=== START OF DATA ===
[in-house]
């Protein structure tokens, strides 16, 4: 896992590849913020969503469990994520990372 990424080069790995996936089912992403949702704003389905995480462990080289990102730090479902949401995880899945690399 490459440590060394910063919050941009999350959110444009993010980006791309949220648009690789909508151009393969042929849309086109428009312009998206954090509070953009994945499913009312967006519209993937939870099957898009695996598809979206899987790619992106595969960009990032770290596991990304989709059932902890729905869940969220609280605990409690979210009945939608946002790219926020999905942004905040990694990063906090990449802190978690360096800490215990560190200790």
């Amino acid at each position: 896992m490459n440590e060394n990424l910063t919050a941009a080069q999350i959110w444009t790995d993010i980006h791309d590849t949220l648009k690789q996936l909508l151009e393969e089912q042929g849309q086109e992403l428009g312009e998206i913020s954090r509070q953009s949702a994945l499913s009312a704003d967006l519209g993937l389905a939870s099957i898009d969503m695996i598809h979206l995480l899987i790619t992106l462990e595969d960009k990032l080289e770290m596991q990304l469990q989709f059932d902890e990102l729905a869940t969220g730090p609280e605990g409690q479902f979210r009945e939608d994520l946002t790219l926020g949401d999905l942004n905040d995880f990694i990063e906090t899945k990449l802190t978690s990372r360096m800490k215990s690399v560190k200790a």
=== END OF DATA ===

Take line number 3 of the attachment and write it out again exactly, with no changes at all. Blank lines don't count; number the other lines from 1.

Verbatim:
């Amino acid at each position: 896992m490459n440590e060394n990424l910063t919050a941009a080069q999350i959110w444009t790995d993010i980006h791309d590849t949220l648009k690789q996936l909508l151009e393969e089912q042929g849309q086109e992403l428009g312009e998206i913020s954090r509070q953009s949702a994945l499913s009312a704003d967006l519209g993937l389905a939870s099957i898009d969503m695996i598809h979206l995480l899987i790619t992106l462990e595969d960009k990032l080289e770290m596991q990304l469990q989709f059932d902890e990102l729905a869940t969220g730090p609280e605990g409690q479902f979210r009945e939608d994520l946002t790219l926020g949401d999905l942004n905040d995880f990694i990063e906090t899945k990449l802190t978690s990372r360096m800490k215990s690399v560190k200790a």